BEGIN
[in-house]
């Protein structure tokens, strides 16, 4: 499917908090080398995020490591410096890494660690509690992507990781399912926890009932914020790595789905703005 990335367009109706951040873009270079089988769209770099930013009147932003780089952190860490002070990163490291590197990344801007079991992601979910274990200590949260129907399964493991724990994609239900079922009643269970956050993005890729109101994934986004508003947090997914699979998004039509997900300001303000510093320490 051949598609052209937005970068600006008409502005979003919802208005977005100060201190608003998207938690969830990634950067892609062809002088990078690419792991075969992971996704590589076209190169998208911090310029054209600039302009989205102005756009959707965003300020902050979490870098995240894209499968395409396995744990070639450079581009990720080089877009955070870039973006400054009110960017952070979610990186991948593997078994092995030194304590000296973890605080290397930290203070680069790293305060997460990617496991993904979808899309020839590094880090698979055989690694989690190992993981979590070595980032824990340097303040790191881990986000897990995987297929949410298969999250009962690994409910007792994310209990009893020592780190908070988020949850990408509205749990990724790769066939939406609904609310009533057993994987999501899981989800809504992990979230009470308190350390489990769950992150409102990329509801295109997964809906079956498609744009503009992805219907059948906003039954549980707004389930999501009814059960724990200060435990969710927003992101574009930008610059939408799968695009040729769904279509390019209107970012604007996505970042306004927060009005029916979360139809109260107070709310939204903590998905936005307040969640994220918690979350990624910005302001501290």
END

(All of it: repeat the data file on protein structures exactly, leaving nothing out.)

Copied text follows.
[in-house]
């Protein structure tokens, strides 16, 4: 499917908090080398995020490591410096890494660690509690992507990781399912926890009932914020790595789905703005 990335367009109706951040873009270079089988769209770099930013009147932003780089952190860490002070990163490291590197990344801007079991992601979910274990200590949260129907399964493991724990994609239900079922009643269970956050993005890729109101994934986004508003947090997914699979998004039509997900300001303000510093320490 051949598609052209937005970068600006008409502005979003919802208005977005100060201190608003998207938690969830990634950067892609062809002088990078690419792991075969992971996704590589076209190169998208911090310029054209600039302009989205102005756009959707965003300020902050979490870098995240894209499968395409396995744990070639450079581009990720080089877009955070870039973006400054009110960017952070979610990186991948593997078994092995030194304590000296973890605080290397930290203070680069790293305060997460990617496991993904979808899309020839590094880090698979055989690694989690190992993981979590070595980032824990340097303040790191881990986000897990995987297929949410298969999250009962690994409910007792994310209990009893020592780190908070988020949850990408509205749990990724790769066939939406609904609310009533057993994987999501899981989800809504992990979230009470308190350390489990769950992150409102990329509801295109997964809906079956498609744009503009992805219907059948906003039954549980707004389930999501009814059960724990200060435990969710927003992101574009930008610059939408799968695009040729769904279509390019209107970012604007996505970042306004927060009005029916979360139809109260107070709310939204903590998905936005307040969640994220918690979350990624910005302001501290």